This is seen as part of a new trend of targeted assassinations by the Taliban aimed at sowing fear among the people by killing high value individuals. Ironically, the attacks continue even as the Taliban is in talks with the Afghan government over a plan for peace post.withdrawal.Regular clashes between the Taliban and the joint Afghan-American forces in Kandahar since October have ended in thousands of families fleeing their homes. A similar exodus was reported from Helmand, also in October.The Taliban, while increasing violent attacks, is simultaneously targeting the US military, accusing it of violating the Doha agreement that American air strikes were killing Afghan civilians. This has forced the Americans into a no-contest debate with the Taliban.  The SIGAR report warns that “Al-Qaida is quietly gaining strength in Afghanistan while continuing to operate [in 12 provinces] with the Taliban under their protection”. It cites Afghan documents to suggest that other terrorist groups including Tehrik-e-Taliban Pakistan, Jaish-i Mohammed, and Lashkare-Tayyiba are operating in eastern Afghanistan “under the umbrella of the Afghan Taliban”. The renewed violence forced the US military to accuse the Taliban for the first time. A US forces spokesperson in Afghanistan, Colonel Sony Leggett, tweeted: “The Taliban’s campaign of unclaimed attacks and targeted killings of government officials, civil society leaders & journalists must … cease for peace to succeed.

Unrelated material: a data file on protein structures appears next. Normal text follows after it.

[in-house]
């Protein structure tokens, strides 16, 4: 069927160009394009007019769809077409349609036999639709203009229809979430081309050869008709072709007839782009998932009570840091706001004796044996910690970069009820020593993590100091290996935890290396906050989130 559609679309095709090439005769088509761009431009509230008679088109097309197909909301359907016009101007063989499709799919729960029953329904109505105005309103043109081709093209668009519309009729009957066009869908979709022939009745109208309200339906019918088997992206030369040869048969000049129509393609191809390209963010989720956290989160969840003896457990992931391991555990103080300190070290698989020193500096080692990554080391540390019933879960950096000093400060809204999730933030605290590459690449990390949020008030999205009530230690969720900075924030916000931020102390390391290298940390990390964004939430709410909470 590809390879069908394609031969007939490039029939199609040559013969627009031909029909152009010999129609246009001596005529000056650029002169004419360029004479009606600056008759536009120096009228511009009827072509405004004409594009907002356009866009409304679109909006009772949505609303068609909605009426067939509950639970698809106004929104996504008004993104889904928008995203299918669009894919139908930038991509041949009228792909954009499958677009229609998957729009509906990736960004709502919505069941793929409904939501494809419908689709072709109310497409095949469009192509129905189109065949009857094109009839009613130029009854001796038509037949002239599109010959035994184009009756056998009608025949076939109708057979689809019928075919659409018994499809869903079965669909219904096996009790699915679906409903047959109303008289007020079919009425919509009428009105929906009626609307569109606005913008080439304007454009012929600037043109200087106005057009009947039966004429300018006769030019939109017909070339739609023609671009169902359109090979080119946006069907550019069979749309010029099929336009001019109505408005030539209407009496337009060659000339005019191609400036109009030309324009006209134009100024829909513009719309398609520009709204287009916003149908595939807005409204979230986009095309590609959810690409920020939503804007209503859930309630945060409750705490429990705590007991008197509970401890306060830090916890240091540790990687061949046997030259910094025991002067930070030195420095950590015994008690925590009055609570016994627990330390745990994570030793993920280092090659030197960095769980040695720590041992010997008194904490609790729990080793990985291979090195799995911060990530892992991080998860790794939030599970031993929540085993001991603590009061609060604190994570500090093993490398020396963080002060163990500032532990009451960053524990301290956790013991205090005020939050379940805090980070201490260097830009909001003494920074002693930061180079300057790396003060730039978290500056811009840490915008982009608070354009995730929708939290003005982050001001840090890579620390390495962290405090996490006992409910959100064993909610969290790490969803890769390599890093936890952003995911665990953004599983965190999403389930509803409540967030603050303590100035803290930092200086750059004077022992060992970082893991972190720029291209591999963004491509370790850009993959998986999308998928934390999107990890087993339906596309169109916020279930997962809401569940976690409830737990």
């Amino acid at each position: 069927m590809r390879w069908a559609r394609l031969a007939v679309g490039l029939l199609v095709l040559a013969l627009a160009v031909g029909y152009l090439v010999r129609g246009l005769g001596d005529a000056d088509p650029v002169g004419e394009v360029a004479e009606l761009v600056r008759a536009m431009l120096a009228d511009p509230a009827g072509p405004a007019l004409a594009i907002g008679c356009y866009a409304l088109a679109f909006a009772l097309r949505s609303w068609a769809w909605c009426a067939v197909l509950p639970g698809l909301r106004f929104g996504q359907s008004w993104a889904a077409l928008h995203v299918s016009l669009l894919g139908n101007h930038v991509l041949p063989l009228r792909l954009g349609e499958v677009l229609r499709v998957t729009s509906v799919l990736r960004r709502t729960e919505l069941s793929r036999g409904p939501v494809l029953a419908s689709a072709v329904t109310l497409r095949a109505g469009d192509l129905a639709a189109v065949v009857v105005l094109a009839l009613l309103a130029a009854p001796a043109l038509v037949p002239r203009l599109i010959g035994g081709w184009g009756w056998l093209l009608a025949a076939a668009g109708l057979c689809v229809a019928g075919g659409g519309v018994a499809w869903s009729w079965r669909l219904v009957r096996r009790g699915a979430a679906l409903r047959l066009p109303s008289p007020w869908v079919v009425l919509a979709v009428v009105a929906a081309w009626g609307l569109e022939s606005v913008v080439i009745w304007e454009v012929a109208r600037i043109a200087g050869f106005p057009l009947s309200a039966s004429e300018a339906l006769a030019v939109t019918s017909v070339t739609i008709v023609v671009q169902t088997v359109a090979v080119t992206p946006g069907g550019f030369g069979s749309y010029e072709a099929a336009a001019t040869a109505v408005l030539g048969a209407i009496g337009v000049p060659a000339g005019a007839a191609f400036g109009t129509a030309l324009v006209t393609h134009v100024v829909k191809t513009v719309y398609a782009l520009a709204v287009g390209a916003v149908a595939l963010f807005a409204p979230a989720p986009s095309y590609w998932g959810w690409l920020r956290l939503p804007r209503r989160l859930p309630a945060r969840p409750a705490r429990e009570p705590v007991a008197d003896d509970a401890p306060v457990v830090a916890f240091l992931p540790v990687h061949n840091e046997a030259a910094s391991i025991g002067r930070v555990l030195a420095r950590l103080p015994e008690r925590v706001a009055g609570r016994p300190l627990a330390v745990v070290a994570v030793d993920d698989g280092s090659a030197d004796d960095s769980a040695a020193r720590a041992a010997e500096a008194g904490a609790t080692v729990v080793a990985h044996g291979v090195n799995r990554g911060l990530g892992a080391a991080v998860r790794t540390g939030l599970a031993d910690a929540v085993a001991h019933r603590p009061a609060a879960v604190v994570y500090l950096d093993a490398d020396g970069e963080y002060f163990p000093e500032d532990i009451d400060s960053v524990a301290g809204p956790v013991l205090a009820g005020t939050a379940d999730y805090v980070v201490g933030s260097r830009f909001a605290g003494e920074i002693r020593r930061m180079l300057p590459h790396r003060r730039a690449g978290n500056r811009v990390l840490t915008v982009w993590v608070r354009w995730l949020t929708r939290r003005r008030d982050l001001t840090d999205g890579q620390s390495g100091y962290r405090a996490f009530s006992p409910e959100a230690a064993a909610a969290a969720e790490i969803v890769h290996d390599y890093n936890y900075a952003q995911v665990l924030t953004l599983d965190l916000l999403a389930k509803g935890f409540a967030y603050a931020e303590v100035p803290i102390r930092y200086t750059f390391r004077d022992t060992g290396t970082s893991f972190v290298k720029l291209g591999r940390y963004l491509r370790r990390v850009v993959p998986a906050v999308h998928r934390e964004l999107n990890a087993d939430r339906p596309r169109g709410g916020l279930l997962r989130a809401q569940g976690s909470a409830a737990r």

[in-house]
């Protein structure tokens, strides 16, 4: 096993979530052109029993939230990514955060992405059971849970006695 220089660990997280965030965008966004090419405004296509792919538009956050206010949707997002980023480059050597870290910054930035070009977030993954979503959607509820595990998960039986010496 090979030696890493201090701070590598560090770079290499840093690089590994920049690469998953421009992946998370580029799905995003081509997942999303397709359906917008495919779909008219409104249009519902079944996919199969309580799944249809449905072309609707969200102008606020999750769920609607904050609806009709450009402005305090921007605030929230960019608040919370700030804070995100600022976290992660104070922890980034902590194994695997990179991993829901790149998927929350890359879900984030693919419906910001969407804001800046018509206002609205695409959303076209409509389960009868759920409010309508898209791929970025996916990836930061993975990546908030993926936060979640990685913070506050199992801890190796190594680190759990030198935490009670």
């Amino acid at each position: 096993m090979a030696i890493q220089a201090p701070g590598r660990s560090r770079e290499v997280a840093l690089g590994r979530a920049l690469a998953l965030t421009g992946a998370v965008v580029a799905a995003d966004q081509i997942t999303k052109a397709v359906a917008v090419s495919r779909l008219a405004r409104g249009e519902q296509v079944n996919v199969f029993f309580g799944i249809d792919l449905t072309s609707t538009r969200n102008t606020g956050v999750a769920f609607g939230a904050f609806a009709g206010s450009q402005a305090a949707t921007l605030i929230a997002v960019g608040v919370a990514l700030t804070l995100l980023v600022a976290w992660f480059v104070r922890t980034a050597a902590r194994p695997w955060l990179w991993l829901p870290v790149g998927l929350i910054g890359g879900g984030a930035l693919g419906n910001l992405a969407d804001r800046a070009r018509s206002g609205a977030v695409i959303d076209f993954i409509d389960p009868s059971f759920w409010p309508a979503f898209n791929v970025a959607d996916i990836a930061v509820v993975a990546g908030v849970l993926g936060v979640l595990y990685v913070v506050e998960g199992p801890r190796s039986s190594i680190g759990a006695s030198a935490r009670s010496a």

A western media reported on the growing threat: “The UN report raises questions whether the Taliban intend to and actually can carry out their anti-terrorism commitment—and, if they try, whether die-hard Taliban members will defect to other movements.”